If a contractor did bad work, you should definitely speak up—but don’t let your emotions muddy the message
You did everything: you vetted your contractor and verified their licensing, insurance, and bonding. Yet you were still left with shoddy or unfinished work—so how can you get them to make it right? Making your voice heard while remaining respectful is key. If all else fails, you have other options, such as filing a formal complaint, opening a case with their bonding company, or even pursuing litigation.
Be Ready with the Receipts
Be ready with every name, date, time, and price that relates to the complaint. Documentation, such as receipts and written estimates, will back up your claims. Also, address what steps you would like the company to take to rectify the situation (i.e. grant you a full refund, repaint the trim work, replace the cracked toilet, etc).
When a contractor takes your money and doesn’t deliver, this can be difficult to process. The same applies if they do a hack job on your home—except tenfold. If you find yourself overcome with emotion, have a cup of tea and cry it out before you talk to anyone. Now, take a deep breath. You want to be calm, tactful, and objective once the conversation starts.
A great opening line is telling the company that you have "a problem" and are looking for help in how to solve it. Explain the facts without showing emotion (lip biting permitted).
Come in Person When Possible
Letters are easy to dismiss (though it’s a good idea to write one, so you can have documentation). Phone conversations are less direct, so they’re not ideal either. On the other hand, if you show up in person, it will be a lot tougher to ignore you or argue.
Explain the Consequences
You’re not the “squeaky wheel” type, but this company or contractor has left you no choice.
If you’re not getting a positive response, explain what will happen if you don’t get action.
Here are a few repercussions to put on the table:
Contacting the state or county that issued their license
Withholding any pending payments until they make it right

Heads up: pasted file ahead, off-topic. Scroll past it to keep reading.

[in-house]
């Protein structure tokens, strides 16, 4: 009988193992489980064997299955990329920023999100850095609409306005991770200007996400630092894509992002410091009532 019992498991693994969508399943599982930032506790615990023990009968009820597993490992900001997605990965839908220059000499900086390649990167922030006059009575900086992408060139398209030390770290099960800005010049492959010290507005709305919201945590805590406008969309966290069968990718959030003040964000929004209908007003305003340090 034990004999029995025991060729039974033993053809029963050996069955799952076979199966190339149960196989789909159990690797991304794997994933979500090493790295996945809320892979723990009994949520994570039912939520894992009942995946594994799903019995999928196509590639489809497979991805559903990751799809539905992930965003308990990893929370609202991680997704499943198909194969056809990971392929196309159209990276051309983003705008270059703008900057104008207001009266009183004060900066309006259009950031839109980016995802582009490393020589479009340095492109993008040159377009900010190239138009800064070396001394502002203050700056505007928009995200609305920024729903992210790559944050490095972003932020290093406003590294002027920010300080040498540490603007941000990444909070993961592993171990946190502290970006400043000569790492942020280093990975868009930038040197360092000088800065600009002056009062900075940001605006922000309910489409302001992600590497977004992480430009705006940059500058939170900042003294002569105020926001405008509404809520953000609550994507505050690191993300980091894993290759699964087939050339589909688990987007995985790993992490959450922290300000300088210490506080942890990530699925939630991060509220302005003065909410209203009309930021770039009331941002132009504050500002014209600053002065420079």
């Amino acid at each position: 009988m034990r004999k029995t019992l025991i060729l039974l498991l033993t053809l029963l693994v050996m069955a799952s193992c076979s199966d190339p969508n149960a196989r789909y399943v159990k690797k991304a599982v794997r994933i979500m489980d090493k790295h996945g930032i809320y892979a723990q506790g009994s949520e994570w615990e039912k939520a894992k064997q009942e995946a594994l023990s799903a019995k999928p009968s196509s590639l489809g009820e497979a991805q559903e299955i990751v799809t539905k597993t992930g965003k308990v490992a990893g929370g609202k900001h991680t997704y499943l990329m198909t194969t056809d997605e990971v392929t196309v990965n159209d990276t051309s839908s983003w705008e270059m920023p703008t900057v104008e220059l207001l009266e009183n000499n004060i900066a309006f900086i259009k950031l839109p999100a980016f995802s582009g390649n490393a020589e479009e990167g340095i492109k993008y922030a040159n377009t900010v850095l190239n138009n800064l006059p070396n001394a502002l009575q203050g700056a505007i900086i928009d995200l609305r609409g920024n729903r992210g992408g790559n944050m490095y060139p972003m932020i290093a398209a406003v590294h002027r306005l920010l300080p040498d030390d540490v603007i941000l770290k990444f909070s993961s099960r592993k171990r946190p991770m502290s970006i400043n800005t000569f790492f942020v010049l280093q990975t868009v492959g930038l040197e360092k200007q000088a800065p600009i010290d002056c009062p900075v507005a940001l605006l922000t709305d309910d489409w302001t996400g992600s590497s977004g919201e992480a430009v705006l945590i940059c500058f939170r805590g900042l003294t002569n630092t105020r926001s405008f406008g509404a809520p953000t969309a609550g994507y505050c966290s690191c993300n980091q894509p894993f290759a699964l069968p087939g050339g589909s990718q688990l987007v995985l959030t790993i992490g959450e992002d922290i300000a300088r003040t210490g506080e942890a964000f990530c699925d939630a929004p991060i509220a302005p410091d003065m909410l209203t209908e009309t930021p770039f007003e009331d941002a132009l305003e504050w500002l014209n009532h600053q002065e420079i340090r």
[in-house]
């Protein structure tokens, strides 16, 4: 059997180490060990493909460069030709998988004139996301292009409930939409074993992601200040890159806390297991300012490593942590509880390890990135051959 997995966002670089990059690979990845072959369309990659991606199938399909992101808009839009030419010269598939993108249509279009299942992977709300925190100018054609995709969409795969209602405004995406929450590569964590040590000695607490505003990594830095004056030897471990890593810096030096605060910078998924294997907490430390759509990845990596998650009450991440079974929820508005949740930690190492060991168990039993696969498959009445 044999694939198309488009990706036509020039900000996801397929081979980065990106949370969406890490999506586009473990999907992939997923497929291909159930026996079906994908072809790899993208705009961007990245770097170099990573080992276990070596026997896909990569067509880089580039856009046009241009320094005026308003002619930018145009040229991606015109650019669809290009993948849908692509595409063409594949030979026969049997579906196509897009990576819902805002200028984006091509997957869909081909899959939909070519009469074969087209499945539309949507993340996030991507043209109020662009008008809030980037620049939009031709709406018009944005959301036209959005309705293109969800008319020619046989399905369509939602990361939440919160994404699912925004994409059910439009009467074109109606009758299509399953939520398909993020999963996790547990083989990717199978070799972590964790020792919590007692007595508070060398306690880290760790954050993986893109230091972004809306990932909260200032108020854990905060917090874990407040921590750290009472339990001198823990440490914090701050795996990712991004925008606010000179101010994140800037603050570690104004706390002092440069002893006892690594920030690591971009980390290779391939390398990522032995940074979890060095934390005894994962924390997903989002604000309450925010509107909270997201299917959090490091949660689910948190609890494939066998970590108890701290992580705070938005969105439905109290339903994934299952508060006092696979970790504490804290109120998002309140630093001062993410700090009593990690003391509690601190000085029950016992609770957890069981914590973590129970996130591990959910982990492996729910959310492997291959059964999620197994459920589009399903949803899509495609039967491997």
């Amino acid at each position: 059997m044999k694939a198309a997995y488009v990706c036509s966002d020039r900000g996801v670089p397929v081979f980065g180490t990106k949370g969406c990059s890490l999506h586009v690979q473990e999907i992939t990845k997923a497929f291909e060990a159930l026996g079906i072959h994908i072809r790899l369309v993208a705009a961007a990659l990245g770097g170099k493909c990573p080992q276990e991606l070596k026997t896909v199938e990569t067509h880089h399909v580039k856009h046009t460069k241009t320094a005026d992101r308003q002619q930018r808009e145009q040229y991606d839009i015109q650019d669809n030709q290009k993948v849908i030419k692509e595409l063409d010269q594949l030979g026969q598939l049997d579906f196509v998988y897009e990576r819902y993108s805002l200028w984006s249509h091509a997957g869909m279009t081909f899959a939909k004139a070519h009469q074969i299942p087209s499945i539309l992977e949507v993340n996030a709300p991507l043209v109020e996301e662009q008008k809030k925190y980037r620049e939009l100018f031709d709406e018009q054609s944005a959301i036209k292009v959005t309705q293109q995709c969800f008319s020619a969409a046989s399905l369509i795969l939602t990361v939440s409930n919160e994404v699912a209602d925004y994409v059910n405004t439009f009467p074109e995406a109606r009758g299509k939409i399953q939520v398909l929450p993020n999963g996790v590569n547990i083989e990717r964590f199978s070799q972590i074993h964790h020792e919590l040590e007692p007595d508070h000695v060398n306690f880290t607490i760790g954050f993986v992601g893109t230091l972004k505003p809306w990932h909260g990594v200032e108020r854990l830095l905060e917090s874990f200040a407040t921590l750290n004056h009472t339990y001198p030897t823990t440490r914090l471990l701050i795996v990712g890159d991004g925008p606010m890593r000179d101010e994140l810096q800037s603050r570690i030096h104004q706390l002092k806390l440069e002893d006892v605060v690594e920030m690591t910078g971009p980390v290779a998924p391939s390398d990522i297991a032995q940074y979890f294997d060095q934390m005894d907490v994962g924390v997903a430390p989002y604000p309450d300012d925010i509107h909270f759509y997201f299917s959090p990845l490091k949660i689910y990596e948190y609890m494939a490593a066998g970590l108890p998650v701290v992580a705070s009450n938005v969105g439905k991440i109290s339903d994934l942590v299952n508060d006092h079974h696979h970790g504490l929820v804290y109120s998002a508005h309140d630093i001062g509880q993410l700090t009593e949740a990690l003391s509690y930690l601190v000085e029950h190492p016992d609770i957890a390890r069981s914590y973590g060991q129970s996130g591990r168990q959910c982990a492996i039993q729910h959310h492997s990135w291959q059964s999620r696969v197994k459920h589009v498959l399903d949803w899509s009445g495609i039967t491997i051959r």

Contacting the company that issued the contractor’s bond (usually an insurance company)
Taking it to a trained arbitrator who will hear both sides and make a decision (the Better Business Bureau offers arbitration for little to no fees)
Bringing the case to small claims court, or hiring a lawyer if the financial loss was significant
If you're dealing with a larger company, you can also ask to speak to the customer retention department. Most large companies and corporations have them, and they're a good fallback if nobody seems to know how to address your needs.
Remember the Golden Rule
As the Ancient Egyptians put it, “that which you hate to be done to you, do not do to another.” Treat the company with the respect you’d like in return, especially in the way you explain your complaint.
As an example, let’s say the contractor fixed a leak in your ceiling—but the next thunderstorm found you rushing for a bucket to catch the drips. Rather than accusing them of doing the job "wrong," let them know you’re still having the same problem and are in need of their help. Also, if a bill turns out higher than expected, ask for a detailed breakdown before you accuse them of "price-gouging."
Remember, you’re requesting a resolution here, not complaining just to complain. With a calm, objective approach, you encourage dialogue and their willingness to help you.
Finding a Quality Contractor
When you get burned, it’s often hard to trust again. After all, general contractors charge a lot per hour and it’s frustrating when you don’t get your money’s worth. Fret not, though: there are tons of general contractors near you who are well worth their salt. They’re not unicorns, either—you just have to know how to find them.
First off, make sure you ask all the right questions before hiring a contractor. Ensure that they are licensed, bonded, and insured. Watch out for contractor scams such as asking for an unreasonable down payment or offering suspiciously low pricing. Again, if you verify their licensing, bonding, and insurance, you likely won’t have much to worry about.